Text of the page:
My original film negatives or digital images have virtually no grain or texture in skies, however when printed to negative and then to silver photo paper the skies pick up a very fine dot texture as well as a subtle linear texture. The subtle texture in some places seems to run in the direction of the print head but in other places perpendicular to the print head and in some places it’s both. Now it is subtle, but there’s clearly a difference between my enlarged silver print, that is film neg to photo paper via an enlarger, and the digital contact prints.
Epson 9900 PPE using all ink channels
I have absolutely no idea how walker was using the silver starting curve he had. It is so wildly dense beyond what any regular silver negative would be in the darkroom, so I never understood that.
When you print most alt pro, the matte paper hides the noise that quad tone rip unfortunately inherantly introduces noise to the negatives… it’s a known flaw in how the ink is laid down in dense areas. But when you start printing on glossy substrates like silver, you really see any flaw in the negs.
HOWEVER! I for silver negs, I have switched over to Epson Display Trans II (though not for alt pro, sadly, as the white base absorbs too much UV light). Display Trans has amongst the tightest dither of any substrate I’ve seen. The linearization process is pretty dramatic, and may take several linearizations to get perfect, as the curve will be so drastically different than the original starting curve. I would say right off the bat, limit the entire master curve to like 50% across the board, though after you linearize, you may find benefit in changing the first value of the K Curve in a text editor to about 17000… Sometimes you need this to keep the whites white when you limit this much and don’t want to screw up the rest of the curve.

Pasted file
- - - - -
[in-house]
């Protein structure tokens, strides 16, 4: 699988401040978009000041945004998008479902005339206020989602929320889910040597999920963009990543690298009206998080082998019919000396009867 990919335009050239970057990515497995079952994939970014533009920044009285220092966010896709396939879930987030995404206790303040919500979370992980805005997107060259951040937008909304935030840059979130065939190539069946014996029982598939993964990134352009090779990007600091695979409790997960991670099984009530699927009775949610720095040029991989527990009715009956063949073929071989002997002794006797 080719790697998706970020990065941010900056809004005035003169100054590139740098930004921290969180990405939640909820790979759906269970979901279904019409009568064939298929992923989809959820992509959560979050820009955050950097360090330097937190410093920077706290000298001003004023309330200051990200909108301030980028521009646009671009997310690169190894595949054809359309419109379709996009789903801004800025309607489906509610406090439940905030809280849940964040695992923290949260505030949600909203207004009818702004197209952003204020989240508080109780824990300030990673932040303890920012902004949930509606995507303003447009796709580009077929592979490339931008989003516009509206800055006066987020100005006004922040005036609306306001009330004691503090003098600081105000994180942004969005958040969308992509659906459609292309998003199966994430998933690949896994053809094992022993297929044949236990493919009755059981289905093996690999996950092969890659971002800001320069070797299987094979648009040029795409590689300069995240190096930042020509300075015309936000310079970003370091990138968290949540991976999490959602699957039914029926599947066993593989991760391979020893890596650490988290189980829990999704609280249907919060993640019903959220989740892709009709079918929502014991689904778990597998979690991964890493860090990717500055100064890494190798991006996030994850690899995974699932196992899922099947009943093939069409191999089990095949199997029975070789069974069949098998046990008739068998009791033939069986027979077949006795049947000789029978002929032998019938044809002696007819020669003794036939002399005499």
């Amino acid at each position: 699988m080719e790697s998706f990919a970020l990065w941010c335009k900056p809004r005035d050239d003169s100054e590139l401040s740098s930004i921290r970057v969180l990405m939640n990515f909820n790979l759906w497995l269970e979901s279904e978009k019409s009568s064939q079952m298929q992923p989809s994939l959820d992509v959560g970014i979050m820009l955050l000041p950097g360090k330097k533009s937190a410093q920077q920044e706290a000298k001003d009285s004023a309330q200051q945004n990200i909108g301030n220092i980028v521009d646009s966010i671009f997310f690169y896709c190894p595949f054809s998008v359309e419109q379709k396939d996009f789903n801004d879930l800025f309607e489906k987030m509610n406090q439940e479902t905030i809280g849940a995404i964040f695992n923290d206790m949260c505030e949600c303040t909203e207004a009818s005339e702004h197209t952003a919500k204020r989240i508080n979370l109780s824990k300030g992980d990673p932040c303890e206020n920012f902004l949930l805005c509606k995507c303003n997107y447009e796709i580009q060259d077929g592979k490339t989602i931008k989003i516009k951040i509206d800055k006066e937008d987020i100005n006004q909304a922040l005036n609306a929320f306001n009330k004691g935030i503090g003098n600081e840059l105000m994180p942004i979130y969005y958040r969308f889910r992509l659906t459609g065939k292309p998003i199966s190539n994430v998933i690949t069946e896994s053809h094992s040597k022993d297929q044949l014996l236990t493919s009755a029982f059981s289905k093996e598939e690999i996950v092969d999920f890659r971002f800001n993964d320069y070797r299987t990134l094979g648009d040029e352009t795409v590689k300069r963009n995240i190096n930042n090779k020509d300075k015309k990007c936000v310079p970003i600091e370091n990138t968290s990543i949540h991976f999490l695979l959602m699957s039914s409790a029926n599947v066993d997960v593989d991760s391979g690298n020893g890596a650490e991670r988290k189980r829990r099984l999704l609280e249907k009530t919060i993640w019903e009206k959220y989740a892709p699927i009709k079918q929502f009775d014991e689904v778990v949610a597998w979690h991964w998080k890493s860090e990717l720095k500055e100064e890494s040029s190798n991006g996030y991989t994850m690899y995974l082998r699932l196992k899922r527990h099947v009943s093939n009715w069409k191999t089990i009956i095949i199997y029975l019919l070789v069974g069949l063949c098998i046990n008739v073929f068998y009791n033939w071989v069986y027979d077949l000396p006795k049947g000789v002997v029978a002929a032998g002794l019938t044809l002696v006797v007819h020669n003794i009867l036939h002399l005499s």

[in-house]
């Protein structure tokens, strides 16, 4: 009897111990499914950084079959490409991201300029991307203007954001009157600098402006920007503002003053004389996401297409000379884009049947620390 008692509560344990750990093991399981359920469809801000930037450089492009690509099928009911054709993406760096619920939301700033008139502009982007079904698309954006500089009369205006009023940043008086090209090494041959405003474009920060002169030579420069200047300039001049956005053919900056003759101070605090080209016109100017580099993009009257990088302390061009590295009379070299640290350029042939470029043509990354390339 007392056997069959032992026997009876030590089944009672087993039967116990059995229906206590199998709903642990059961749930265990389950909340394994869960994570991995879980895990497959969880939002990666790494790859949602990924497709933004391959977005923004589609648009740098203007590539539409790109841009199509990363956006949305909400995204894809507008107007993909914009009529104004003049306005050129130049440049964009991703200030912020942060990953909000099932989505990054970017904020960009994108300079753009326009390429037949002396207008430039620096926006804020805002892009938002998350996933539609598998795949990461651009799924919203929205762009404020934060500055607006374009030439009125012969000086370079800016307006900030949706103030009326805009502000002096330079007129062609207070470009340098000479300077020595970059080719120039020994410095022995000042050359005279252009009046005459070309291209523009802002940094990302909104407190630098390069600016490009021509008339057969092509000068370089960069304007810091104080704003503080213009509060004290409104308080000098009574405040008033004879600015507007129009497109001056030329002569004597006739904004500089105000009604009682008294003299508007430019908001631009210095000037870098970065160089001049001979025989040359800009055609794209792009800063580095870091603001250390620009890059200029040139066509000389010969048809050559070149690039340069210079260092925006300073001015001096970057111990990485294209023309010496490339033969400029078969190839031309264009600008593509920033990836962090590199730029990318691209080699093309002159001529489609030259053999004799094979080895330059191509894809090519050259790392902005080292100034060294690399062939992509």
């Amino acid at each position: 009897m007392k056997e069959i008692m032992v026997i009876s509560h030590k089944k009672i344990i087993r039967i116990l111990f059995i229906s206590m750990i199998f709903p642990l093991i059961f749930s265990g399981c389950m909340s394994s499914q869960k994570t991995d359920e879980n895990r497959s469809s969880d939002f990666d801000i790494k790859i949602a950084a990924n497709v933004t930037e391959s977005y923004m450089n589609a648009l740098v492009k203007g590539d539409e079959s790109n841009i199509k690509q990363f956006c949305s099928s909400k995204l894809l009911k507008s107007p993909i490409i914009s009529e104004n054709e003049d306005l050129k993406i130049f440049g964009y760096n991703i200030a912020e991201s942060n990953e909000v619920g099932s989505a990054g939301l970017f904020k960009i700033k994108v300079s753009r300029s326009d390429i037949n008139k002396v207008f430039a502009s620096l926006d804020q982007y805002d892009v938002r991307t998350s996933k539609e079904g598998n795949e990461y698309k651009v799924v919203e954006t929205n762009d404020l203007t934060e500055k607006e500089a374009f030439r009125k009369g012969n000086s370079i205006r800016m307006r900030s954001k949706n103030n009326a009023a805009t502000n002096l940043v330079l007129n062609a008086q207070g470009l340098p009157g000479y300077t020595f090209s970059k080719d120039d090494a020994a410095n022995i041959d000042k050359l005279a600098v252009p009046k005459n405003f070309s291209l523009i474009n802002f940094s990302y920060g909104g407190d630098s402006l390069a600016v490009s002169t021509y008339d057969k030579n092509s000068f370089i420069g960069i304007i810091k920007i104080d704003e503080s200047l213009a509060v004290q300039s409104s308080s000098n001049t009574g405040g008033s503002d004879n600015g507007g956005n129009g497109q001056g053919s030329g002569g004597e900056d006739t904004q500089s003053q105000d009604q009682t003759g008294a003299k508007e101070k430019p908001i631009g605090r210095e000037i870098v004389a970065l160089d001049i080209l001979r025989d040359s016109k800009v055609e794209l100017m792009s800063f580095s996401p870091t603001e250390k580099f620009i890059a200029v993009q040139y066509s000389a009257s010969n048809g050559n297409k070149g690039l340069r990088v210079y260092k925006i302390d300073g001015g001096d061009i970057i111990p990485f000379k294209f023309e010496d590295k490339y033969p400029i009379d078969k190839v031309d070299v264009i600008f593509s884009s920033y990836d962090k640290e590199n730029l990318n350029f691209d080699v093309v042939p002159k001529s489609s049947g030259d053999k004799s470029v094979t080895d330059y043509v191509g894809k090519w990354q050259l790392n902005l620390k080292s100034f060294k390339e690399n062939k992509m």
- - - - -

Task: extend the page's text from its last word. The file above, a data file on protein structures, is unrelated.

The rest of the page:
Yeah, it’s way dense. No darkroom for validation but it can be tuned easily with PPEv2. It was a density to density curve translation from a silver curve built at UVM in 2016 (00 filter, Bessy enlarger, Ilf. Mult IV paper, 18 sec, sprint chem) when we came out with Selenium PiezoDN. It was translated to Pro with a densitometer (film to film) and was just rushed and not perfect. — since then CEP (Cone Editions Press) built some much better pro silver curves for customers but as Xander says, it’s even more better on the opaque white surfaces like Display Trans or equiv. — I recommend a post on the curve exchange.
Also lines in skies means you need to calibrate your print feed speed.
– this is me replying in personal capacity btw. Not as an employee. I will probably not frequent this place much as it makes me too sad –
Thanks for replying. You’re saying that the Epson Display Trans II media will produce less textures in sky areas on silver prints? Currently i’m getting fine dots and and a texture. When I look at the digital negs with a mild loupe the grain (dots) of ink are very apparent. What should I use as the starting curve? Piezp Pro 9900.
Hi Walker, glad to see you. and Thanks for replying. You mention that CEP built better silver curves? Who is CEP? Regarding calibrating my paper feed, I’ve read about printing a meter of material and then measuring it, but is that done with the service mode on the printer’s panel, (Hold LEFT, Right And OK and start?) or do I need some other software? I’ve seen the service maintenance manual mentioned but can’t find it any where. I also have read that there’s external software that you run through a PC.
CEP = Cone Editions Press
Walker, are those CEP improved silver curves downloadable somewhere?